Florida farmworkers’ rights groups say it is urgent farmworkers be deemed “essential” in Gov. Ron DeSantis’ COVID-19 vaccine rollout plan.
The groups put their views in a letter to the governor in January, calling for better healthcare for farmworkers and asking that all incoming temporary, non-immigrant workers arrive vaccinated, or be vaccinated first in the U.S.
Mariana Blanco, assistant executive director of the Guatemalan Maya Center, said they also want to see an expansion of COVID-19 testing sites, since many are inaccessible to farmworkers.
“If the Health Department would provide us the vaccines and a mobile clinic, we’d be able to have volunteers and registered nurses that we already have contact with, and we’d have all the translators,” Blanco suggested. “And we’d just go directly to the fields and vaccinate the farmworkers.”
Blanco pointed out those in opposition assume farmworkers won’t want to be vaccinated, or that doses couldn’t be kept cold enough in mobile settings.
According to the Guatemalan Maya Center, 600 farmworkers and families, regularly tested for COVID-19 one night a week, had a 30% infection rate.
Nikki Fried, Florida Commissioner of Agriculture and Consumer Services, in a “Protect Farmworkers Roundtable” held Wednesday, said she and Vice President Kamala Harris toured FEMA locations last week to create smaller vaccination sites.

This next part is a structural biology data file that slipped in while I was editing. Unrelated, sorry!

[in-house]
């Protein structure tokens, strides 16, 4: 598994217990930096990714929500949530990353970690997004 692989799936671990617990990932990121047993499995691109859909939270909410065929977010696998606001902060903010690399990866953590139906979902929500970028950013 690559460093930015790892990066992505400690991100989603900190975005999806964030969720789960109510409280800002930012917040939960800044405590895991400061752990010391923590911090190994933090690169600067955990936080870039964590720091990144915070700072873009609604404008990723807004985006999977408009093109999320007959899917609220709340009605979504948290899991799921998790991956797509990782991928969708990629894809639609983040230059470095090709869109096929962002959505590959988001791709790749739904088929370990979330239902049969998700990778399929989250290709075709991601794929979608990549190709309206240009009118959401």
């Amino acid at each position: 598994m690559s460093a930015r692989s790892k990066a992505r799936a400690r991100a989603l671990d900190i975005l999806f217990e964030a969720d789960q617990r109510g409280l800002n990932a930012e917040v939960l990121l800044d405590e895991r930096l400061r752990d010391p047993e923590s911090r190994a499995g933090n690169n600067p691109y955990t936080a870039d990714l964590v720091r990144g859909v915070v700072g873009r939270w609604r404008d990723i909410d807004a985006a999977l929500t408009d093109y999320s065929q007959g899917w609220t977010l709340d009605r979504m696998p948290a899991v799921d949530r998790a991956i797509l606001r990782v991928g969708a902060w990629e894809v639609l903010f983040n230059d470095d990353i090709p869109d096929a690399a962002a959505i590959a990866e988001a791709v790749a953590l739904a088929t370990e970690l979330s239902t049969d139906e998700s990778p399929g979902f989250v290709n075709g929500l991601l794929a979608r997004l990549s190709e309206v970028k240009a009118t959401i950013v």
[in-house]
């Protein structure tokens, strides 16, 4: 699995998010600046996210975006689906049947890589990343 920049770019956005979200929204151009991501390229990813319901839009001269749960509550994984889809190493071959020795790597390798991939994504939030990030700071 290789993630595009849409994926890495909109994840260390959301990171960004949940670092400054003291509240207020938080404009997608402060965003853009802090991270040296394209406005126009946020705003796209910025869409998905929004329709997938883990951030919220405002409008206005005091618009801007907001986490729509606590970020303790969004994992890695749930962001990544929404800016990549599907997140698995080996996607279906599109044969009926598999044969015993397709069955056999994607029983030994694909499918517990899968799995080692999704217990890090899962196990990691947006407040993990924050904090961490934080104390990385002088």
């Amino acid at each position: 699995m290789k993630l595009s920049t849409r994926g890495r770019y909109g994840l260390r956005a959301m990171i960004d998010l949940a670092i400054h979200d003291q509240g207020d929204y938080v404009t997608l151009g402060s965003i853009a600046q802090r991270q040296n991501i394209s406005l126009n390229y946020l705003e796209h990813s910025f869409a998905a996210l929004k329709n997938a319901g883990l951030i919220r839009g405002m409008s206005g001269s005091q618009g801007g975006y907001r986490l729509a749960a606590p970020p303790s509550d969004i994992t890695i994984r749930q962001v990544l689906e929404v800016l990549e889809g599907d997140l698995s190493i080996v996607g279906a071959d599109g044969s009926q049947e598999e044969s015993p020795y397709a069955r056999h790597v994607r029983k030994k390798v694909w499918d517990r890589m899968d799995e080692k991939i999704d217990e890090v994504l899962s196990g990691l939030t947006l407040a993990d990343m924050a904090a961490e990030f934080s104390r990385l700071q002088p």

Blanco contended more sites are long overdue.
“We know that our community wants to get vaccinated,” Blanco stressed. “We have had a waitlist for a couple of months now, and so now, it’s just providing them access to this vaccine. And so, the pushback from the mobile clinic was pretty disappointing to us.”
Fried is in the race for governor, and considered a top challenger of DeSantis.
The Palm Beach Health Department is working with the groups to facilitate a specific day when farmworkers could be vaccinated.
Blanco stressed there is a long road ahead to make that happen, and pointed to the challenges these workers already face to making vaccination appointments online.
“A lot of them are illiterate,” Blanco explained. “A lot, most, of them don’t speak English, and now having to only make the appointment online, all of it just became absolutely impossible for any of our community members to even come close to think about getting the vaccine.”
Blanco added the governor hasn’t yet responded to the letter.